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TRA seeks compensation from train maker, certifier

YILAN CRASH:Nippon Sharyo must take responsibility for the train’s design flaws, while Lloyd’s Register failed to pinpoint the problems, the railway agency said

Staff writer, with CNA

The logo and name of the Ministry of Transportation and Communications are displayed at the ministry in Taipei on Nov. 2, 2017.

Photo: Cheng Wei-chi, Taipei Times

The Taiwan Railways Administration (TRA) yesterday said it is seeking compensation from the manufacturer of a Puyuma train model involved in a deadly derailment in October last year and a third-party quality certification provider.

The Japanese manufacturer, Nippon Sharyo, a subsidiary of Central Japan Railway Co, is responsible for the train’s design flaws, while British certification provider Lloyd’s Register Quality Assurance failed to pinpoint the problems, a TRA official said.

TRA’s lawyers are drafting a letter to Sumitomo Corp, the bidder for the procurement project, asking it to pass the information to Nippon Sharyo, said Sung Hung-kang (宋鴻康), head of the TRA’s Rolling Stock Department.

The TRA plans is to take the same action against Lloyd’s, Sung said, adding that the letters are expected to be sent by the end of this month.

If the two companies accept their share of responsibility, the TRA would proceed to seek compensation, Sung said.

Nippon Sharyo has admitted a design flaw in all 19 of the Puyuma trains it sold to Taiwan, which prevents the train’s alert system from contacting the control station.

As a result, train dispatchers are not aware when the automatic train protection (ATP) system, which prevents trains from speeding, is turned off, unless the driver informs them.

The defective system played an important role in the Oct. 21 crash, when Puyuma Express No. 6432 derailed in Yilan County, while traveling at nearly twice the permissible speed limit as it entered a curve, leaving 18 people dead and 200 people injured.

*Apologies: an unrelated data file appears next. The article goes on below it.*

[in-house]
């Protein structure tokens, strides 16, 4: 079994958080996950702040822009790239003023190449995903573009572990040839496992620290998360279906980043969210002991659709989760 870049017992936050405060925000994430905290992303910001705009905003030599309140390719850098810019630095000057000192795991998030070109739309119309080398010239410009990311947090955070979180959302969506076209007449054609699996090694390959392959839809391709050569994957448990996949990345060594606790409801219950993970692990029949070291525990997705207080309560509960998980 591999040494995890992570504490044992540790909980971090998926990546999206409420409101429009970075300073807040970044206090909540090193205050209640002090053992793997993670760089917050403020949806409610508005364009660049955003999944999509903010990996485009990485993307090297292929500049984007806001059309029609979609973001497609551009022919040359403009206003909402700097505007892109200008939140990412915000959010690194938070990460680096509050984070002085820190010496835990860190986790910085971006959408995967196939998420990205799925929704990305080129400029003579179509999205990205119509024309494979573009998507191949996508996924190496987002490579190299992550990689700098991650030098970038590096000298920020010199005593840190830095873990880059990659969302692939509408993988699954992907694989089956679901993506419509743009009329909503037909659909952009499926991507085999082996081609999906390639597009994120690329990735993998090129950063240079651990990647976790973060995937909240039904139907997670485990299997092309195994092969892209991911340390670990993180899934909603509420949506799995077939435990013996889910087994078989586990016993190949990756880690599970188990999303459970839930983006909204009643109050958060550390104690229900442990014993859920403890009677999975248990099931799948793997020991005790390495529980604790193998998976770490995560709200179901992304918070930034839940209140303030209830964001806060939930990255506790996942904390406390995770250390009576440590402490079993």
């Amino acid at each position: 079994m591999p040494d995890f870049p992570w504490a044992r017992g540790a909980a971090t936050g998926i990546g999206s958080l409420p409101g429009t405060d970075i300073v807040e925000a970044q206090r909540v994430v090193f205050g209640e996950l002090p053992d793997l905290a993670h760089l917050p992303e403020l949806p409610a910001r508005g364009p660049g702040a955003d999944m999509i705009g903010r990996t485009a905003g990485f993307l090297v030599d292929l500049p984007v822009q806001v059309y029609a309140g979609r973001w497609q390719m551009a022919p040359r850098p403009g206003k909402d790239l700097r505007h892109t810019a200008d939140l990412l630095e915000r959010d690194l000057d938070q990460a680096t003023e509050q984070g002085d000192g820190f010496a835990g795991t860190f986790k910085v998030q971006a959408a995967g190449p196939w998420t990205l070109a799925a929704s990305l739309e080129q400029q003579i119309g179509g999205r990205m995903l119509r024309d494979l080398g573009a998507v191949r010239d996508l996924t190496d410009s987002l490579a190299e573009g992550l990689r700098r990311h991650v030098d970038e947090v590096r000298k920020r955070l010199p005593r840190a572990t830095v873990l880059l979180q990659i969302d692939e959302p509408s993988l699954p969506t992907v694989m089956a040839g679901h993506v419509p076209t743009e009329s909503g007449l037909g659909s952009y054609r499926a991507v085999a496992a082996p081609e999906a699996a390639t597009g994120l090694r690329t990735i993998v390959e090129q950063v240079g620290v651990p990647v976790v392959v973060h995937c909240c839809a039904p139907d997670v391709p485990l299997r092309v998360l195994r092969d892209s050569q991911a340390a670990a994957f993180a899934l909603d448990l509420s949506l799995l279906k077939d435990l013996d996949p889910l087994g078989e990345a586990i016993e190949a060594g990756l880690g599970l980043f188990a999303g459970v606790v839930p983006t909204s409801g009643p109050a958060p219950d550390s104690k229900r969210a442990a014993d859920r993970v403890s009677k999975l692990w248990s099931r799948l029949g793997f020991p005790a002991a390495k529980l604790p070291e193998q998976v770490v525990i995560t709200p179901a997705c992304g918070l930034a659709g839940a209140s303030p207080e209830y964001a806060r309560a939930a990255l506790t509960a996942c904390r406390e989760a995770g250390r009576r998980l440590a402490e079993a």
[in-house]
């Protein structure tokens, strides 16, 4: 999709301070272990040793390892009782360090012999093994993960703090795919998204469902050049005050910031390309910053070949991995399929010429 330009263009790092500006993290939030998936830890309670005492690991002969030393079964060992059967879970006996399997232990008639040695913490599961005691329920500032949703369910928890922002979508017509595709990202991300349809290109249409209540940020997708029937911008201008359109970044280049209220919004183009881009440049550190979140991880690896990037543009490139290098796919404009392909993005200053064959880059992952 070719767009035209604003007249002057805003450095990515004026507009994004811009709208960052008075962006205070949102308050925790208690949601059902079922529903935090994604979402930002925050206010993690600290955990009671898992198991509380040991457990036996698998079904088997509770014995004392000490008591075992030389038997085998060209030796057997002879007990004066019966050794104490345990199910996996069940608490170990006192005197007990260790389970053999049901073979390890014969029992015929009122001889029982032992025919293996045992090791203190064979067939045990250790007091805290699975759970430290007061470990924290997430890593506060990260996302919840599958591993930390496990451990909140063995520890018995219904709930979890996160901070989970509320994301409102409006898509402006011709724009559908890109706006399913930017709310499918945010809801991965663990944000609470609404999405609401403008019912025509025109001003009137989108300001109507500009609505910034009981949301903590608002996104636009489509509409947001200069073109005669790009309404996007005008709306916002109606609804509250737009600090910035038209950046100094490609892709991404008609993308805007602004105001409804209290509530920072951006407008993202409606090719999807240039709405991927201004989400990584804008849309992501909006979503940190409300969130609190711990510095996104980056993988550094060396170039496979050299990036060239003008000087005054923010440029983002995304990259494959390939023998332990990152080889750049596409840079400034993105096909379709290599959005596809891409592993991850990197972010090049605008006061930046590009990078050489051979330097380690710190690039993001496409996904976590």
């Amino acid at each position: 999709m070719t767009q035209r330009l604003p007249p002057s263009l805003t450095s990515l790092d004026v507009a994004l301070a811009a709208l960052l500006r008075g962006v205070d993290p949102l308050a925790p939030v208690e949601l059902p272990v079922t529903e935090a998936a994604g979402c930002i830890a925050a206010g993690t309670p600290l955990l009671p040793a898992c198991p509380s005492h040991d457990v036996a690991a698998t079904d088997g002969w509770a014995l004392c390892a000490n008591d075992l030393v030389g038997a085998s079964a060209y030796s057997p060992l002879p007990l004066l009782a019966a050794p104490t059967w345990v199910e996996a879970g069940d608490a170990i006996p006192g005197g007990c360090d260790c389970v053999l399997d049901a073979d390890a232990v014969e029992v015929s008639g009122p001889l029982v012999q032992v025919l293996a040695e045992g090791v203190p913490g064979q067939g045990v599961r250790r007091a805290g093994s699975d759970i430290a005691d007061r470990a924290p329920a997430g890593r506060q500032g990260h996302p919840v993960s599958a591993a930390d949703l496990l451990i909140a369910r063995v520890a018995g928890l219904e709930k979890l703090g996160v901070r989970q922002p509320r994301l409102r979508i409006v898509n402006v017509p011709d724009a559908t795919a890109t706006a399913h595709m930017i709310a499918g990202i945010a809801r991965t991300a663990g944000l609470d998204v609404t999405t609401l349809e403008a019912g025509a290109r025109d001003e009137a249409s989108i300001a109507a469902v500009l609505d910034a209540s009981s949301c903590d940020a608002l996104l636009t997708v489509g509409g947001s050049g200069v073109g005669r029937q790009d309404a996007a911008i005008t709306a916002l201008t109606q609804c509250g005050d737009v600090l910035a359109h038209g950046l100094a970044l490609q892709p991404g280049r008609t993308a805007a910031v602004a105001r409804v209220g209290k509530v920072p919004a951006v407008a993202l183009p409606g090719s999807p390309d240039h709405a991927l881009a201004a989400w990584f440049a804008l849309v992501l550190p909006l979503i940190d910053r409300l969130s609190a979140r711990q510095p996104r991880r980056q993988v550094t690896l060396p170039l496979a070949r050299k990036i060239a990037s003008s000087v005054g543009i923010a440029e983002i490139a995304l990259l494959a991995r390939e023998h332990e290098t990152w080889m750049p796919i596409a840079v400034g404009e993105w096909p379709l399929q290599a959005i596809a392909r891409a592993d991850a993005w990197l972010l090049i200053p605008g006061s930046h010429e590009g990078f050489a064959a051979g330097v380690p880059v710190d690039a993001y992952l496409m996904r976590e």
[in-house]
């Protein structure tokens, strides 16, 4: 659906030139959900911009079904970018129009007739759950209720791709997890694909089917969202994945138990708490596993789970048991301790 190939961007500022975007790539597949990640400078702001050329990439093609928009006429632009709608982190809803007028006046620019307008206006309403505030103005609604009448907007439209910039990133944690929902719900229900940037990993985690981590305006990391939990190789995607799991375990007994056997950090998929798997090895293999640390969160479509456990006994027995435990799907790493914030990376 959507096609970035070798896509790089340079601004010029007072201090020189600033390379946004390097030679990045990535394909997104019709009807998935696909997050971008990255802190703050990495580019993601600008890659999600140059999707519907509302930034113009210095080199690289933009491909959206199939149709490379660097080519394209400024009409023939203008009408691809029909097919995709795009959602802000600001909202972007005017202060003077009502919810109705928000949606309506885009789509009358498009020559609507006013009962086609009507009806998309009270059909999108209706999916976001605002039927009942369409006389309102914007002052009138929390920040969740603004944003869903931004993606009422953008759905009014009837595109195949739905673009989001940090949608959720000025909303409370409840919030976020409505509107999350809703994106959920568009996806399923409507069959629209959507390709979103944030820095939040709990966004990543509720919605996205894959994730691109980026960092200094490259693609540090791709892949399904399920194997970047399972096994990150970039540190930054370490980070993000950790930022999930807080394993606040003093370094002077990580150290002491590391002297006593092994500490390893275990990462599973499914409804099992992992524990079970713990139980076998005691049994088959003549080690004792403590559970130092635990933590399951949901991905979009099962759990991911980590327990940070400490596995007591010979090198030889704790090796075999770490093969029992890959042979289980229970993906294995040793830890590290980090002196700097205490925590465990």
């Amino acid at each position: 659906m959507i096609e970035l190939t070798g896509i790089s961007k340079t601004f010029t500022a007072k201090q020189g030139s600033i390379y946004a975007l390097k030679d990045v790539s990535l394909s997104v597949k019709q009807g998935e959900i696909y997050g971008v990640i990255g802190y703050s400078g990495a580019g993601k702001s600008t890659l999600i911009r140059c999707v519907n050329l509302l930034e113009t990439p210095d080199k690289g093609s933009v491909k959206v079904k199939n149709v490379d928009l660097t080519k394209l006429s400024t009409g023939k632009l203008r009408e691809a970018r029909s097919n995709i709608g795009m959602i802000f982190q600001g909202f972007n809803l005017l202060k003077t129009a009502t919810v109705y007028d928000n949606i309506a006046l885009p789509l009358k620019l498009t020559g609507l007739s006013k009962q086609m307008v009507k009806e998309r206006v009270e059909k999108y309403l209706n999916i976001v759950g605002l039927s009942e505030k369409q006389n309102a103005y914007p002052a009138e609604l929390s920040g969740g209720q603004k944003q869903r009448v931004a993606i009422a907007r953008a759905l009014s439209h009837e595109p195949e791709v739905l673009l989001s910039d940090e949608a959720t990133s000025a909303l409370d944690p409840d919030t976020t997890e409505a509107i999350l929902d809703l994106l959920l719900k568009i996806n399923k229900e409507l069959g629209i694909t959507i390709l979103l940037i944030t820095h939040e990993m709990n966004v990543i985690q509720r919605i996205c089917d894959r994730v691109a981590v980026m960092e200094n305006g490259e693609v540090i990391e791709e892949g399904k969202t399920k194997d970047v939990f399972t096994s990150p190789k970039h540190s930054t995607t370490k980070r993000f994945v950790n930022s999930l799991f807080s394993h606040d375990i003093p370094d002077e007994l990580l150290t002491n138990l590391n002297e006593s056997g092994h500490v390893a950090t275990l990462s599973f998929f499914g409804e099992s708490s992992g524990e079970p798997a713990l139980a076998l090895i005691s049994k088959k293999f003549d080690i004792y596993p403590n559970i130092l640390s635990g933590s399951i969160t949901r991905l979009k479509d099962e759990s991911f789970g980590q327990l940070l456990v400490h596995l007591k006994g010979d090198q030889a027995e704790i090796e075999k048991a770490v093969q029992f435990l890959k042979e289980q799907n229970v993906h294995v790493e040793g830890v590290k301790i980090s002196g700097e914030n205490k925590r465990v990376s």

The tragedy was a result of many factors, the worst being Puyuma driver Yu Chen-chung (尤振仲) turning off the ATP while trying to accelerate the train after detecting power problems he believed to have been caused by a malfunctioning air compressor, investigators have said.

Yu was at the time too distracted dealing with the power problem to report what he had done in a timely manner, the investigators said, adding that the accident could have been avoided if the ATP had been properly connected to the central control room.

Lloyd’s is also to blame for failing to examine the trains and their maintenance manuals thoroughly, and did a poor job in finding out inconsistencies in the Chinese translation of mechanical terms, Sung said.

Sung added that the TRA has kept a NT$300 million (US$9.7 million) performance bond on hold since the delivery of the trains in 2012, because some of the glitches remain unresolved.

While the crash resulted in administrative punishments for 20 former TRA officials and indirectly led to the resignation of then-minister of transportation and communication Wu Hong-mo (吳宏謀) in December, his successor, Lin Chia-lung (林佳龍), reopened the case last month, saying he felt that the penalties were too light.

A second round of recommended punishments were completed by the Railway Bureau later that month, but Lin rejected them again because the content was the same.

Lin then assigned Deputy Minister of Transportation and Communications Wang Kwo-tsai (王國材) to come up with a new list, which Wang yesterday said has been completed and is awaiting approval by the ministry and the Executive Yuan before being made public.

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